1.   Normal checklists are condensed memory-joggers of standard operating procedures, so assume that your team knows those procedures. They will also be used in the mission if that procedure is used in the mission. A pilot before take-off will talk his- or herself through the checklist, step by step, to make sure and to ease nerves. That’s the sort of checklist you’d want to use before a presentation, or a product launch. Often, the actions can be confirmed to a wingman. In a two-person Do–Confirm: one person does the action, another person verbally confirms it’s been done. Not in a narky insistent way, but because it’s the natural way the team operates to add confidence and clarity. Do–Confirm, and initial the confirm.
  2.   Emergency checklists, as the name implies, are there at the ready if the team needs them, in a handy case or folder for that purpose. Ideally, the team knows what these procedures are, but it’s not necessary—what they have to be able to do is recognized when the checklist is needed, and where to find it. Usually the checklist is in a Read–Do format, for either one or two people. Read The step, do the step, then initial its completion.
  3.   References are just that: a source of more detailed information you can refer to when you need to. They are comprehensive stores of standard operating procedures, and can be as long as they need to be (and no longer).

Note that these checklists are standard operating procedures: meaning they don’t have to be mentioned in the brief, it’s assumed that the team will use them. Would that assumption be true of your team? How much work would you have to do to make checklists the norm?Factor in quite a bit: to get buy-in and follow-through— all the things that a change in culture and behaviour might need.

Rules for all checklists

There are two critical rules for a checklist: keep it simple, and use it. The best way to ensure a checklist is simple and used, is for the people who use it to be the ones who write it. Say you’ve got a team who has done more than their share of product launches and launch events, but there’s been a few simple errors of late and you want them to consider a checklist. Or perhaps you’ve got teams of experienced, frontline operators working on shale oil fracking, offshore wells, coal mine draglines, geoseismic testing. If you rock up one day to any of these teams with a nice sheet of laminated paper and say, ‘Hey Guys, could you follow this checklist from now on’, would they take any notice? It would be much better if you explained that checklists were proven to save lives, time and money, and that it was up to them to create the checklists that worked for them.That’s how the best checklists are created, and why they are used. Get specialist help by all means, but don’t just deliver the end result.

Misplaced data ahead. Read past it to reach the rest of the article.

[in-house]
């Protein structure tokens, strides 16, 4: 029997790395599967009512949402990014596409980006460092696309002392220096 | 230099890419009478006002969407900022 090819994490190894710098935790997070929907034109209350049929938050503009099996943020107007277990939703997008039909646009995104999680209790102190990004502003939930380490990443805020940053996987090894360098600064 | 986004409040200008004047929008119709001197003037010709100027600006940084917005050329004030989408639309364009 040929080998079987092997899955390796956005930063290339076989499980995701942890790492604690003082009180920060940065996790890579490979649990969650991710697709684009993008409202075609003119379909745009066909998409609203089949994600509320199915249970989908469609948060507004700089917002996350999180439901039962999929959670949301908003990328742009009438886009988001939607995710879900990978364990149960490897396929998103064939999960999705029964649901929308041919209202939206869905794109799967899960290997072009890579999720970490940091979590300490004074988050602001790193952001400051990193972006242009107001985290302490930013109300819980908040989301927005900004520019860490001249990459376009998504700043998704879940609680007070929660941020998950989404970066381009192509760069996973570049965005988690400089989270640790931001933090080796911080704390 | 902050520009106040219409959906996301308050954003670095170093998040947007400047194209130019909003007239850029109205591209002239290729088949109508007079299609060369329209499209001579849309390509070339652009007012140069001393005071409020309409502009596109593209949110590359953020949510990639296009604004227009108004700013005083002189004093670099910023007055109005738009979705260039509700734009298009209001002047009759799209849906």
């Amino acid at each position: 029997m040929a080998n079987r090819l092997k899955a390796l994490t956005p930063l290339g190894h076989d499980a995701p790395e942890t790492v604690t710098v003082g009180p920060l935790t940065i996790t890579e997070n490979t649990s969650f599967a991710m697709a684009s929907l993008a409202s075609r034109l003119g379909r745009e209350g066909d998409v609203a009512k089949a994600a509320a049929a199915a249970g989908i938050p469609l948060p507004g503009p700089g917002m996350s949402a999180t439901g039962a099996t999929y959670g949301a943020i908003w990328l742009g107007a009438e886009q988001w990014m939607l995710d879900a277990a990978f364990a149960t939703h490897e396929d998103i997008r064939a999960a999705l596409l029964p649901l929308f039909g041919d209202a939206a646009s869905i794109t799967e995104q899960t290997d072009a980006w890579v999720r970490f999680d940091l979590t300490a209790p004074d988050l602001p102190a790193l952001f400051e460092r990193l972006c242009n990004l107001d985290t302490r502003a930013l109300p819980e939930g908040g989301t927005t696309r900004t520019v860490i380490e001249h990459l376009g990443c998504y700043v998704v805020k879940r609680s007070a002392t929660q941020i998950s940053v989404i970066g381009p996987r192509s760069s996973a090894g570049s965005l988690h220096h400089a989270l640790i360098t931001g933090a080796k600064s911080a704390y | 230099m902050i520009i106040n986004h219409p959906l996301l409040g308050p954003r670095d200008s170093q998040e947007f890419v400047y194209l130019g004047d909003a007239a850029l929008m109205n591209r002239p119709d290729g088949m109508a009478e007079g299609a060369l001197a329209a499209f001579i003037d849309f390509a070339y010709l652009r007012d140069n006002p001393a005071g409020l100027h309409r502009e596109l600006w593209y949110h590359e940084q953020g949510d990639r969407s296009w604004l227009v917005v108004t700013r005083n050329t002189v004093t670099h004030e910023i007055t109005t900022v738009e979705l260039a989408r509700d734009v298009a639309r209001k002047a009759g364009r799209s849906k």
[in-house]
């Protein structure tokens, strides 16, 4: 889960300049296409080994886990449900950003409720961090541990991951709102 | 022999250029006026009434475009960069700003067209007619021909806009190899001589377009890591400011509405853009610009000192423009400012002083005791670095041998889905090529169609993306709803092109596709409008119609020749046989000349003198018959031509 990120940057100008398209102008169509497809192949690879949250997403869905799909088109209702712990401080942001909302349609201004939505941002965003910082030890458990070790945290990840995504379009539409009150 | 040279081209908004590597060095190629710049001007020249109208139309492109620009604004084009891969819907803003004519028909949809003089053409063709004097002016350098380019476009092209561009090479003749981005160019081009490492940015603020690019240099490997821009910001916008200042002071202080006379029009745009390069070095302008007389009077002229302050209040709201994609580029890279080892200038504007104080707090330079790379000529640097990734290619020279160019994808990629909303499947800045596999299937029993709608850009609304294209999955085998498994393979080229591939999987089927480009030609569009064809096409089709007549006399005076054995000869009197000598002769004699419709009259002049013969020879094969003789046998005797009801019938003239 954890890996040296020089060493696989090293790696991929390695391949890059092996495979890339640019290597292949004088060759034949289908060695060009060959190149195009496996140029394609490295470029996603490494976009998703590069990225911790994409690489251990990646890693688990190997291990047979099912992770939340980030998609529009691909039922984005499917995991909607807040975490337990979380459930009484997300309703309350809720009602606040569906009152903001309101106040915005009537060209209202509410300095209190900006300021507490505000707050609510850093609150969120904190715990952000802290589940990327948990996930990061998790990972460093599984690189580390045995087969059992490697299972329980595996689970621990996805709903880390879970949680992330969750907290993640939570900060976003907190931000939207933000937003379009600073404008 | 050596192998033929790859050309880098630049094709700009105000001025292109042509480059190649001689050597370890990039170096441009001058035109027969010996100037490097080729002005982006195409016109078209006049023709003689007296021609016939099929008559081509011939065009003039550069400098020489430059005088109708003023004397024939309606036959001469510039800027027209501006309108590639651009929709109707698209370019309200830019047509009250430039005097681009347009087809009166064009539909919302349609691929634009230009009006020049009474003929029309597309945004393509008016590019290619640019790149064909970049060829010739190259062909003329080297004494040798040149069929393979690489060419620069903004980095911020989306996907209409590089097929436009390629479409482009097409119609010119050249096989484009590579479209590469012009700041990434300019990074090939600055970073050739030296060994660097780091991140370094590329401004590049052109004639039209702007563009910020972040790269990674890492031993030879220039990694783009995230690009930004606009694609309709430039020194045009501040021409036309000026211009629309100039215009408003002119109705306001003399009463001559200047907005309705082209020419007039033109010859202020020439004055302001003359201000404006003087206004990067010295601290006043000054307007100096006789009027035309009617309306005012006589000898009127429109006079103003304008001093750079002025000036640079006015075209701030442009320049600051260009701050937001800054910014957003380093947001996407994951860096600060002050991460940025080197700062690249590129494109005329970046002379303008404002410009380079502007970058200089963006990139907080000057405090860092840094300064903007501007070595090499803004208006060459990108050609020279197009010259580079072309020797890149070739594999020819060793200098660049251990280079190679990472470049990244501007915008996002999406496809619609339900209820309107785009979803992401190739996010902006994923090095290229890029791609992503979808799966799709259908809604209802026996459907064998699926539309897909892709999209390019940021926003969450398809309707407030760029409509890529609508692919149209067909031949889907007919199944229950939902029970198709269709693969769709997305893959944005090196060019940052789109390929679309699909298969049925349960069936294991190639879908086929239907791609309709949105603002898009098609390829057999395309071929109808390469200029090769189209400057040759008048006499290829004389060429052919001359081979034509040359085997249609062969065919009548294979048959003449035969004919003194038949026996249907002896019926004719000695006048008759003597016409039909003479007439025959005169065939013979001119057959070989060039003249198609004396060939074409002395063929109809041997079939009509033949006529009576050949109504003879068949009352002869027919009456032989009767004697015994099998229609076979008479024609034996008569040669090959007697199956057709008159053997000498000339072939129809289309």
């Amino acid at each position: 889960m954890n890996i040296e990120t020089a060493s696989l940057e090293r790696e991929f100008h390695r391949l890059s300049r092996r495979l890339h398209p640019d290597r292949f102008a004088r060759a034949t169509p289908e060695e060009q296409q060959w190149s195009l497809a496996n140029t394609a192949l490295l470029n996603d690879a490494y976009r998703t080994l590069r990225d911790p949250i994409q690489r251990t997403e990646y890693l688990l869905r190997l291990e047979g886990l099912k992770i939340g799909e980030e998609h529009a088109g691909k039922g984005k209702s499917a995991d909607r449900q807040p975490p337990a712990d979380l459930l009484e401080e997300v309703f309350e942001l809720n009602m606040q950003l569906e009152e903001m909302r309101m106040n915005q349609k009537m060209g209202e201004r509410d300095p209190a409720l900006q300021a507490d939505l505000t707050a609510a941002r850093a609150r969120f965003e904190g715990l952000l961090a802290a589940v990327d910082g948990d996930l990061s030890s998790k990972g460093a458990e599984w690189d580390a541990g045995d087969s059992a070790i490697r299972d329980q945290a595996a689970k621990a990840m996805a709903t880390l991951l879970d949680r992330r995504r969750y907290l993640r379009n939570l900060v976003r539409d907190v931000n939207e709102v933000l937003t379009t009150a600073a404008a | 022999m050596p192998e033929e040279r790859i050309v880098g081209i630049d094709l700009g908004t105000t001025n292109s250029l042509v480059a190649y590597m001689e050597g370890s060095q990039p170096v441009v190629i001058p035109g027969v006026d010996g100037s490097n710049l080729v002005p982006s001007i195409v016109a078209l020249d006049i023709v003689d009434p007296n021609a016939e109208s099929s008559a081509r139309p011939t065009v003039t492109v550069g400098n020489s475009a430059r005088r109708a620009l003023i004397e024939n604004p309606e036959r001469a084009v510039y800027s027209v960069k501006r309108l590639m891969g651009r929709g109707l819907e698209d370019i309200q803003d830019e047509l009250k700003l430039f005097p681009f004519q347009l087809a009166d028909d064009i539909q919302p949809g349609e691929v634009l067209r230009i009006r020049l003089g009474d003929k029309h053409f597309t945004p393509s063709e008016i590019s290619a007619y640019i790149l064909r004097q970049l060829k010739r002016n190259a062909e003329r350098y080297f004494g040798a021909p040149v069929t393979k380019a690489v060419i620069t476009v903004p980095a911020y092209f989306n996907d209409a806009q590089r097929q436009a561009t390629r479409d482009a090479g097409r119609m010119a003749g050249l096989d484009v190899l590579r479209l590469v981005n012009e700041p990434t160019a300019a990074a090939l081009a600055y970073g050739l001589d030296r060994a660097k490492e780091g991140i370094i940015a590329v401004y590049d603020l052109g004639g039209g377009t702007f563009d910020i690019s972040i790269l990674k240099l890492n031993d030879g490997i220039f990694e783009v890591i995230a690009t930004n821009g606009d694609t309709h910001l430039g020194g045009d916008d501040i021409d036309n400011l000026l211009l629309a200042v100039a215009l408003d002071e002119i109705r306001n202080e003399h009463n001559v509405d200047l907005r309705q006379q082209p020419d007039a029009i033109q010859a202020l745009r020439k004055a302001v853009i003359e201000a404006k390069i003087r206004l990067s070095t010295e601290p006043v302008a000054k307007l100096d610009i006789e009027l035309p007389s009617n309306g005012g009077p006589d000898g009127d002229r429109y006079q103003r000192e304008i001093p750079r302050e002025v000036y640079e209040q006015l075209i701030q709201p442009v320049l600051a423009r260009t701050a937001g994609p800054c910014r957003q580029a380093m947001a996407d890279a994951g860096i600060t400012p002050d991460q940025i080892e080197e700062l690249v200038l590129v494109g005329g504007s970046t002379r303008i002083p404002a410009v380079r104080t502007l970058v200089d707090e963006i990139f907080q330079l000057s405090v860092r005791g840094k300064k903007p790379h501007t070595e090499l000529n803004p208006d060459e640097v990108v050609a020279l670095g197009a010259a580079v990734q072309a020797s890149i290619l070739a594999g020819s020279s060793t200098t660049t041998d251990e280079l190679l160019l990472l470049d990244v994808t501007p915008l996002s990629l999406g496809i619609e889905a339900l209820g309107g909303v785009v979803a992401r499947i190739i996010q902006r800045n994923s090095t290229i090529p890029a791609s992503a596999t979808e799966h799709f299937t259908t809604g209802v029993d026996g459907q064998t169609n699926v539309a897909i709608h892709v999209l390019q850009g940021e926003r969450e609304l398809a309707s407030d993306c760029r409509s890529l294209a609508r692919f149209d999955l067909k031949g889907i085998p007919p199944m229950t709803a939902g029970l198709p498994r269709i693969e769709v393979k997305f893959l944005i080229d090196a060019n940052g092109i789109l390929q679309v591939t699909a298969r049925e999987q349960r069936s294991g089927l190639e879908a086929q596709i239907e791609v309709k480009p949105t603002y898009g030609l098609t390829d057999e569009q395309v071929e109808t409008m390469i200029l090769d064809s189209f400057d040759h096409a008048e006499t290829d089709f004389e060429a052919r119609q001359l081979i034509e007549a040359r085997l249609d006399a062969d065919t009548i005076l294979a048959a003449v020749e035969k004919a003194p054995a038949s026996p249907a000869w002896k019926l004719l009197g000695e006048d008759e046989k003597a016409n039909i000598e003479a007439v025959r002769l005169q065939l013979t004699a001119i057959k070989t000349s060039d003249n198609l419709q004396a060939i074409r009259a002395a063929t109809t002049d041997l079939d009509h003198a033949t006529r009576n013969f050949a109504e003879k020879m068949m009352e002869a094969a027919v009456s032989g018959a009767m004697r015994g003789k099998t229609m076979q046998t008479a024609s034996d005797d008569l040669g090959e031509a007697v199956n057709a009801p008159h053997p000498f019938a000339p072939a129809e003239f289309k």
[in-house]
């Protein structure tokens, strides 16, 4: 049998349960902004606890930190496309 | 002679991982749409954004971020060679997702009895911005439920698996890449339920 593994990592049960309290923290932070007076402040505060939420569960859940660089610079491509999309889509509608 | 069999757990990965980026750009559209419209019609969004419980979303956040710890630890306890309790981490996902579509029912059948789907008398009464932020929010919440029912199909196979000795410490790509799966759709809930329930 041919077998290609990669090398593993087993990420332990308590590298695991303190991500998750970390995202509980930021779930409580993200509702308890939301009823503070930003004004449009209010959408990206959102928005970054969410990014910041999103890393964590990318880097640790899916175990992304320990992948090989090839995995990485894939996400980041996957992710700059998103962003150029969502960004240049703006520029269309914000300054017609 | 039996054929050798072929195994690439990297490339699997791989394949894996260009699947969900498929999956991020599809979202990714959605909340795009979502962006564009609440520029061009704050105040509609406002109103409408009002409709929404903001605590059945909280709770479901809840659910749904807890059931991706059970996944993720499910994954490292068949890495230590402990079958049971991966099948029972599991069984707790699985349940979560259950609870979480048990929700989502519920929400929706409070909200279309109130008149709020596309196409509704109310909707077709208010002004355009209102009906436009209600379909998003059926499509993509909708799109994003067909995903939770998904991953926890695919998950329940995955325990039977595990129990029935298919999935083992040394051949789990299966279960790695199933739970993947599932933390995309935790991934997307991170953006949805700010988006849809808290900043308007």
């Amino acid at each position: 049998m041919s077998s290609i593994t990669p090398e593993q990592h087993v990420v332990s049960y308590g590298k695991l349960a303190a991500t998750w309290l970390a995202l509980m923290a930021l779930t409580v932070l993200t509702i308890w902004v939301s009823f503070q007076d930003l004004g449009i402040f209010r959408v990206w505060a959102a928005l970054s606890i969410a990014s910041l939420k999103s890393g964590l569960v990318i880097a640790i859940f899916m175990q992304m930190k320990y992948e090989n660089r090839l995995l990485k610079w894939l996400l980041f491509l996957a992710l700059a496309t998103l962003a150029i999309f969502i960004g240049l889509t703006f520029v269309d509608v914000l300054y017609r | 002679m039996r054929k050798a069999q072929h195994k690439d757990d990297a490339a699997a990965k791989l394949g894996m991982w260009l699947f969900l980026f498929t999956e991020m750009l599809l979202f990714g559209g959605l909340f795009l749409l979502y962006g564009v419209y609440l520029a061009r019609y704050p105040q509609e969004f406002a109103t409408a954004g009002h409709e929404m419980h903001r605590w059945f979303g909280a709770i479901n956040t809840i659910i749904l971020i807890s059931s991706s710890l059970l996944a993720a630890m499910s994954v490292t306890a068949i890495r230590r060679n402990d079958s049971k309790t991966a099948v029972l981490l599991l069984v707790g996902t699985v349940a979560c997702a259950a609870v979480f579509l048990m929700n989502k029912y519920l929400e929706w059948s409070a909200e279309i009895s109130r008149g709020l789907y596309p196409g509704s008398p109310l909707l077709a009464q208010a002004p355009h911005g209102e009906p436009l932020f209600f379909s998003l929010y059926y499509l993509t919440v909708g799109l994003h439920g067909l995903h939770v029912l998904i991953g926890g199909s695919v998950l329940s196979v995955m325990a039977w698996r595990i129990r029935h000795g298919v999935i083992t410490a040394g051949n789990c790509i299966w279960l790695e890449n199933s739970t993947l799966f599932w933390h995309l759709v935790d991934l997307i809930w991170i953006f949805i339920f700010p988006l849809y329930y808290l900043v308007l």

Failures in offshore drilling have received a lot of warranted publicity in the last decade. Failures on land are more common, if less damaging.In the same period, one international energy company tested the blowout preventers on its active drill pipes every two weeks. Until one day one of the company’s best drill operators accidentally sheared the pipe during the test. On investigation, the company found the operator had survived 38 close calls in fewer than a hundred previous tests. The tests were routine, and so dangerous. The operators just didn’t focus.After implementing checklists, their focus has returned, and there have been no incidents or close calls since.

Rules for Checklists

  •    Trigger points that clearly determine when they are used.
  •    One page. These are memory-joggers, not phone books.
  •     Nine steps or less, including cross-checks. Your team through their standard operating procedures will know what, if anything, makes those steps possible. There’s no need for ‘breathing steps’, as in ‘Remember to breathe’, steps that state the obvious.
  •     Clear, concise language. Really push the meaning-to-ink ratio. If you don’t need a word, cut it. If it’s not clear to the operator what it means, replace it.
  •     No distractions. Only what has meaning, and no more. Basic fonts, no borders, no decorations, no emojis, no arrows to large words saying ‘This is important. Please read’, no such large words.
  •    Test with other operators. Not only the team that developed the checklist, but  others. They’re the ones who will use them, and who will know if they’ll work.
  •     Keep with the operation. If it’s a checkout checklist, keep it at the checkout. If it’s a pipe-testing checklist, keep it with the pipe. If it’s a perforation gun,keep it with the gun.
  •     Read them aloud. The checklists are designed for an operator and wingman, whatever the task. Steps, cross-checks, and confirmations are always verbal, and if possible also visual.